(From Avalon Wine website)
The Resonance Vineyard is located in Oregon's northern Willamette Valley on a south-facing hillside in Yamhill County, just west of Carlton. The vineyard is in the new Yamhill-Carlton District AVA. The Resonance Vineyard sits on a convex portion of a low, west-east oriented ridge emerging out of the Coast Range. The ridge is hook-shaped, wrapping around to the east. The much higher High Heaven Ridge protects the property from the south. Panther Creek flows through the valley created between High Heaven and Resonance. The Coast Range rises immediately to the west of the property, creating a formidable weather barrier. As a result, Resonance is protected from inclement weather and wind on all sides, making it a particularly warm, dry site.
Soils are primarily Willakenzie and Yamhill, but there are areas with virtually no top soil that can only be labeled as shale rock land. The Willakenzie and exposed shale are both old sedimentary deposits that begin at the bottom of the slope. The Yamhill is an ancient, submarine basaltic soil (much older than the more common, basalt-derived Jory and Nekia soils in the Dundee Hills). The Yamhill soil is found near the top of the slope and much of the crown is exposed, broken basalt bedrock.
The wet winters coupled with soils of sufficient water-holding capacity allow dry farming of vines. And the warm summers provide more than adequate heat to fully ripen the fruit. The growing season is very long (over 210 days) and dry which keeps disease and insect pressures at a minimum.
The entire vineyard is on a vertical, upright, shoot-positioned trellis (commonly called a VSP). Spacing on the oldest vines is 8 feet between rows and 6 feet between vines, leaving 908 vines per acre. The most recent plantings are set at 7.5 feet between rows and 5 feet between plants or 1162 vines per acre and 7.5 feet by 4 feet or 1452 vines per acre. All vines are cane pruned with very low head heights of 18-24." The trellis is 6.5 feet high allowing the canopy to grow as high as 7.5 feet before being hedged (which occurs only once). This allows for a large leaf area to accommodate adequate ripening even in cool vintages.
The coarse-grained, ancient marine sediments native to the area are the oldest soils in the valley. These soils drain quickly establishing a natural deficit-irrigation effect. Thus, the vines stop vegetative growth earlier here than elsewhere, leading to more complete ripening, even in cooler growing seasons. This allows Pinot noir to develop deep ruby colors and broad, silky tannins. The mouth-filling wines exude powerful fruit aromas of raspberry, blackberry and black cherries complexed by minerality reminiscent of pipe tobacco, espresso, clove and dark chocolate and accented by scents of rose, violet, lavender and sweet wood smoke. These are alluring, complex, supple gems of Pinot noir to sip and savor.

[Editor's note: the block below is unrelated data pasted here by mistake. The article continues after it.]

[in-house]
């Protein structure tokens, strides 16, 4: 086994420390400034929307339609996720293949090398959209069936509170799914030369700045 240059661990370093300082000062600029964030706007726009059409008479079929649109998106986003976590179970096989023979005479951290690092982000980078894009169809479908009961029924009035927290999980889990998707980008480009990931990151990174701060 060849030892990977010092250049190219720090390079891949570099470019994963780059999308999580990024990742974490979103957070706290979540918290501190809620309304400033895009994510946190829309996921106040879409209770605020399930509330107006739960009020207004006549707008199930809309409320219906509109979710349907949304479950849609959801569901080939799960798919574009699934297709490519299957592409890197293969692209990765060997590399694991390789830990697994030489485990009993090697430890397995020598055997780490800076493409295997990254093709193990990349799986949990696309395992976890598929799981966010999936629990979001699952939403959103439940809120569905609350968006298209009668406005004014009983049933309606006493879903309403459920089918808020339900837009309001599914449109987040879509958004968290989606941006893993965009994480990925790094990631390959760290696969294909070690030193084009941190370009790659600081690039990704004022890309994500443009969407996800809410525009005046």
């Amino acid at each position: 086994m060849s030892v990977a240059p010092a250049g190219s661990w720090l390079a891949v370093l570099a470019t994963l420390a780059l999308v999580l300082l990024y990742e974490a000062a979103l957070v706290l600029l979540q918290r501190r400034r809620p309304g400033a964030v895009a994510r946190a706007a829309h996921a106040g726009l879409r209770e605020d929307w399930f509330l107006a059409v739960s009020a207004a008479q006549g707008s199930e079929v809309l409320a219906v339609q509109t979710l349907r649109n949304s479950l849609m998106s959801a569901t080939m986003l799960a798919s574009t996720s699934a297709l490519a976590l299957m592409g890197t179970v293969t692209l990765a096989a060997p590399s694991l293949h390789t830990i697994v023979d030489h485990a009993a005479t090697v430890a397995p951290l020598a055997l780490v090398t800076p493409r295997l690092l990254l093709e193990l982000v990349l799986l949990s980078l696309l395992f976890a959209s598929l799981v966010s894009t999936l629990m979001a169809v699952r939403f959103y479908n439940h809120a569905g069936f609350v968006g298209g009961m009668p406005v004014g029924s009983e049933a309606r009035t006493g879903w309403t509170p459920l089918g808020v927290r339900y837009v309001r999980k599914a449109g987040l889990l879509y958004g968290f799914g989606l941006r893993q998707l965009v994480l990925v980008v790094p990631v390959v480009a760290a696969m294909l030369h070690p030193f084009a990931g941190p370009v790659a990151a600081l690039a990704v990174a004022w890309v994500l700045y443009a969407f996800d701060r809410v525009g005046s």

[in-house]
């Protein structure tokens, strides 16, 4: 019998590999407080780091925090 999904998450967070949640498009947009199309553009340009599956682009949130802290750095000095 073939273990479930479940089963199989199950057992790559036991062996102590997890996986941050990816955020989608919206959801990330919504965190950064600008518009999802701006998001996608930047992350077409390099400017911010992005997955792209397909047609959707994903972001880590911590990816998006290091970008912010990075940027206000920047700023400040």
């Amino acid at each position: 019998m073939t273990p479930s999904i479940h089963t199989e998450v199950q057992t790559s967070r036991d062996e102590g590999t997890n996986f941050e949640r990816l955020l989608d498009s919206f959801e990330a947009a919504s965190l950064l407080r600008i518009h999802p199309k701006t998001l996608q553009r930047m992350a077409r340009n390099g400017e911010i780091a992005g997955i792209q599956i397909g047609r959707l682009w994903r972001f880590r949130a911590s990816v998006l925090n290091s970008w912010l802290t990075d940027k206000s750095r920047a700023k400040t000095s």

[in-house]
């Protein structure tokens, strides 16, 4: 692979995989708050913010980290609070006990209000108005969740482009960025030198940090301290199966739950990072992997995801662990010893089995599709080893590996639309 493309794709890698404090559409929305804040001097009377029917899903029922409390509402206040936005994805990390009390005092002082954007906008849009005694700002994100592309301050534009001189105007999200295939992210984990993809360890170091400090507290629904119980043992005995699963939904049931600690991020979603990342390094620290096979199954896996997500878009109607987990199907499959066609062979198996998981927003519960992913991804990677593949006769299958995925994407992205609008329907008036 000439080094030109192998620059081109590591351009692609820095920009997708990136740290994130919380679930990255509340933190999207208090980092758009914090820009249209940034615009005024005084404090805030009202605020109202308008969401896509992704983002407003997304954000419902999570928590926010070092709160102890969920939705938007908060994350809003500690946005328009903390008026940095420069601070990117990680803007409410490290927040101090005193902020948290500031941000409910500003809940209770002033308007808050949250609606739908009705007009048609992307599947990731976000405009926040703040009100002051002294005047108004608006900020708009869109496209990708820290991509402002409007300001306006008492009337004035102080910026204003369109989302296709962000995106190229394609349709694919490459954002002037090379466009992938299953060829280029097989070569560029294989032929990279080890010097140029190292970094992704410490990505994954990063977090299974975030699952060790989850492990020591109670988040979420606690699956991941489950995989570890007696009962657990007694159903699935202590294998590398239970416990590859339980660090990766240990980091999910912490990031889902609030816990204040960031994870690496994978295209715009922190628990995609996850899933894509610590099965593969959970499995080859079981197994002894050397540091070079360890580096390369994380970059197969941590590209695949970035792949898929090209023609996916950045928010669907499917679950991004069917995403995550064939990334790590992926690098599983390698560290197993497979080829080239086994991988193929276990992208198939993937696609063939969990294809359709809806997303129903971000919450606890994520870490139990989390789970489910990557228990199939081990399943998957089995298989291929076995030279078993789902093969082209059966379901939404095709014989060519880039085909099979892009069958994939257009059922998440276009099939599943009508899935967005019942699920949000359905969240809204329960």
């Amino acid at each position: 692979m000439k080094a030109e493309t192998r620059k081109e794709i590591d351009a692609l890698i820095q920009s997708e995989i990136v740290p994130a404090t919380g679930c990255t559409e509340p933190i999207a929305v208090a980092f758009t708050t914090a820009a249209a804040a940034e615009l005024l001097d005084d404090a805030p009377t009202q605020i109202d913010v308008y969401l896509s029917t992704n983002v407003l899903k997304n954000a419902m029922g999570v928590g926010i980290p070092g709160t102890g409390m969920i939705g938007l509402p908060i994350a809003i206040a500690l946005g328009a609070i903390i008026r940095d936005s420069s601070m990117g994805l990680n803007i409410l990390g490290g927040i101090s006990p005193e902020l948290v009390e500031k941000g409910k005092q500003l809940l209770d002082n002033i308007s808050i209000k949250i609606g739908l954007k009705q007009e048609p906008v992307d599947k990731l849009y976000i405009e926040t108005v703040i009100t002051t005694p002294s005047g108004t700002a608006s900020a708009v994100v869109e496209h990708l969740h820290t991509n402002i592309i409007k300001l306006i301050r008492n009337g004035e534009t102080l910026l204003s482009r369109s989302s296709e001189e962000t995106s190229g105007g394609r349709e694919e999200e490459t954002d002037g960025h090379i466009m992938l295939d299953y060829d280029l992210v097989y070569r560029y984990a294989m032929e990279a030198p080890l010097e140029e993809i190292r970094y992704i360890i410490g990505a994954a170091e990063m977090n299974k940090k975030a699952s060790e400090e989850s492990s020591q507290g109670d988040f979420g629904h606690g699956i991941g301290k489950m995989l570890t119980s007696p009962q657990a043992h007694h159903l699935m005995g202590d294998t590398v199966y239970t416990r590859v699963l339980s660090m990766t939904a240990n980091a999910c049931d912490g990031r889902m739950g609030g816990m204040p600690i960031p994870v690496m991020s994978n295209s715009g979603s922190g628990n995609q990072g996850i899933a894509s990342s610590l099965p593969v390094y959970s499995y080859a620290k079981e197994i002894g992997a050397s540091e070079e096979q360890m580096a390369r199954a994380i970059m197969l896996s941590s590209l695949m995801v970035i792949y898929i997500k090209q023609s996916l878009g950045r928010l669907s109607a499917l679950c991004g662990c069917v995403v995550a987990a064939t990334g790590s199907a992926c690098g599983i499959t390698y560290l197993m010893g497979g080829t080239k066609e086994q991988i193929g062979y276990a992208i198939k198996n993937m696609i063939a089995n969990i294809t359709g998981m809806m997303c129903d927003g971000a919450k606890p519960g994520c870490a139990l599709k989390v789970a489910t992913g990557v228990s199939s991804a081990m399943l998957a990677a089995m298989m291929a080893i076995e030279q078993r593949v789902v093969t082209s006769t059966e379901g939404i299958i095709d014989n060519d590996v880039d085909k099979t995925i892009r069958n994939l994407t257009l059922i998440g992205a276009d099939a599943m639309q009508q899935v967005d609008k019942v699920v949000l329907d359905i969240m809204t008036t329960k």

The vineyard consists of 4 acres of Pommard Pinot noir, 2.5 acres of Pommard Pinot noir (grafted from Muller-Thurgau in 2000) and 1.5 acres of Gewurztraminer all originally planted in 1981, plus 3.5 acres of Wadensvil Pinot noir planted in 1987 and 2 acres of 777 Pinot noir (grafted from Pinot Gris) planted in 1995. An additional 6.5 acres of Pinot noir (evenly split between Wadensvil and Pommard clones) was planted in the spring of 2006.
Until June of 2003, Resonance was named Reed & Reynolds Vineyard. Reed is owner Kevin Chambers middle name, and has been the middle name of the first-born male of his family for several generations. Reynolds is Carla Chambers' maiden name. The Chambers felt the two names offered a pleasant and memorable alliteration, as well as designated their partnership and teamwork that created the vineyard. Nevertheless, after a protracted and expensive trademark battle with a California winery, the Chambers chose to change the name to Resonance.
Virtually all the vines are own-rooted. Of course, this leaves them at risk to phylloxera. But Biodynamic practices, a strong nutritional program and commitment to a diverse, healthy microbial community in the soil significantly mitigates the disease risk. The Chambers believe that plants should be grown on their own root systems rather than be grafted to other species' roots. They feel this leads to healthier plants, better drought tolerance and greater wine quality. A few grafted vines have been planted for experimental purposes, but the intent is to sustain an own-rooted vineyard. At 25 years of age in the oldest blocks, the vines are now yielding profoundly complex wines. It is the Chambers' intent to maintain this "old vine character" in the wines for as long as possible.